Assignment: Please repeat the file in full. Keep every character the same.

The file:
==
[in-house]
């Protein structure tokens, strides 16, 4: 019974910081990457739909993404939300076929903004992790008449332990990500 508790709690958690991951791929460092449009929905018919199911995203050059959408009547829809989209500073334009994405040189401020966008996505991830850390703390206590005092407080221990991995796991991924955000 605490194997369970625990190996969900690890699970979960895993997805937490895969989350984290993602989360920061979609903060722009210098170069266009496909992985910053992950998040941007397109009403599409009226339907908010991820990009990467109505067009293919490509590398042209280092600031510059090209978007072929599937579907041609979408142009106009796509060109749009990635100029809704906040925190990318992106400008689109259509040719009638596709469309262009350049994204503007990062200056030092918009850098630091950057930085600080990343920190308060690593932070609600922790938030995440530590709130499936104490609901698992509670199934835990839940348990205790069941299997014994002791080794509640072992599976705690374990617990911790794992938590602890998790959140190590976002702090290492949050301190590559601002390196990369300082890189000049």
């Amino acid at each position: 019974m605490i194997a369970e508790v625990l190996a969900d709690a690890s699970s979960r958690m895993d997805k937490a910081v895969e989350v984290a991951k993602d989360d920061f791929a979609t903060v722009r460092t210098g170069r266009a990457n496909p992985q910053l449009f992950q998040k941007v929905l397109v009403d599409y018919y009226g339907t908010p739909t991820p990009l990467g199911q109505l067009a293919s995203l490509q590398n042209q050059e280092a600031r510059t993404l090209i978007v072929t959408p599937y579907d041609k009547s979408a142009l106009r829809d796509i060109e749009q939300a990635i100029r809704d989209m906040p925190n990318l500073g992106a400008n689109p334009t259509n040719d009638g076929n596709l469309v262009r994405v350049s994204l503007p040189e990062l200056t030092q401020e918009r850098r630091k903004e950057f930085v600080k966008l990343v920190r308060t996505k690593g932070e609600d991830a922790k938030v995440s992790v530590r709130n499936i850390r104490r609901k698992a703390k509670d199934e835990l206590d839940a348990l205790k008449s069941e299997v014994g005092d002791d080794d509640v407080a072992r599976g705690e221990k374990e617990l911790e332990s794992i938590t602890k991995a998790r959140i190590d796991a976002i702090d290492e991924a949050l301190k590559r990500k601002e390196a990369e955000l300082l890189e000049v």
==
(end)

[in-house]
């Protein structure tokens, strides 16, 4: 019974910081990457739909993404939300076929903004992790008449332990990500 508790709690958690991951791929460092449009929905018919199911995203050059959408009547829809989209500073334009994405040189401020966008996505991830850390703390206590005092407080221990991995796991991924955000 605490194997369970625990190996969900690890699970979960895993997805937490895969989350984290993602989360920061979609903060722009210098170069266009496909992985910053992950998040941007397109009403599409009226339907908010991820990009990467109505067009293919490509590398042209280092600031510059090209978007072929599937579907041609979408142009106009796509060109749009990635100029809704906040925190990318992106400008689109259509040719009638596709469309262009350049994204503007990062200056030092918009850098630091950057930085600080990343920190308060690593932070609600922790938030995440530590709130499936104490609901698992509670199934835990839940348990205790069941299997014994002791080794509640072992599976705690374990617990911790794992938590602890998790959140190590976002702090290492949050301190590559601002390196990369300082890189000049």
């Amino acid at each position: 019974m605490i194997a369970e508790v625990l190996a969900d709690a690890s699970s979960r958690m895993d997805k937490a910081v895969e989350v984290a991951k993602d989360d920061f791929a979609t903060v722009r460092t210098g170069r266009a990457n496909p992985q910053l449009f992950q998040k941007v929905l397109v009403d599409y018919y009226g339907t908010p739909t991820p990009l990467g199911q109505l067009a293919s995203l490509q590398n042209q050059e280092a600031r510059t993404l090209i978007v072929t959408p599937y579907d041609k009547s979408a142009l106009r829809d796509i060109e749009q939300a990635i100029r809704d989209m906040p925190n990318l500073g992106a400008n689109p334009t259509n040719d009638g076929n596709l469309v262009r994405v350049s994204l503007p040189e990062l200056t030092q401020e918009r850098r630091k903004e950057f930085v600080k966008l990343v920190r308060t996505k690593g932070e609600d991830a922790k938030v995440s992790v530590r709130n499936i850390r104490r609901k698992a703390k509670d199934e835990l206590d839940a348990l205790k008449s069941e299997v014994g005092d002791d080794d509640v407080a072992r599976g705690e221990k374990e617990l911790e332990s794992i938590t602890k991995a998790r959140i190590d796991a976002i702090d290492e991924a949050l301190k590559r990500k601002e390196a990369e955000l300082l890189e000049v």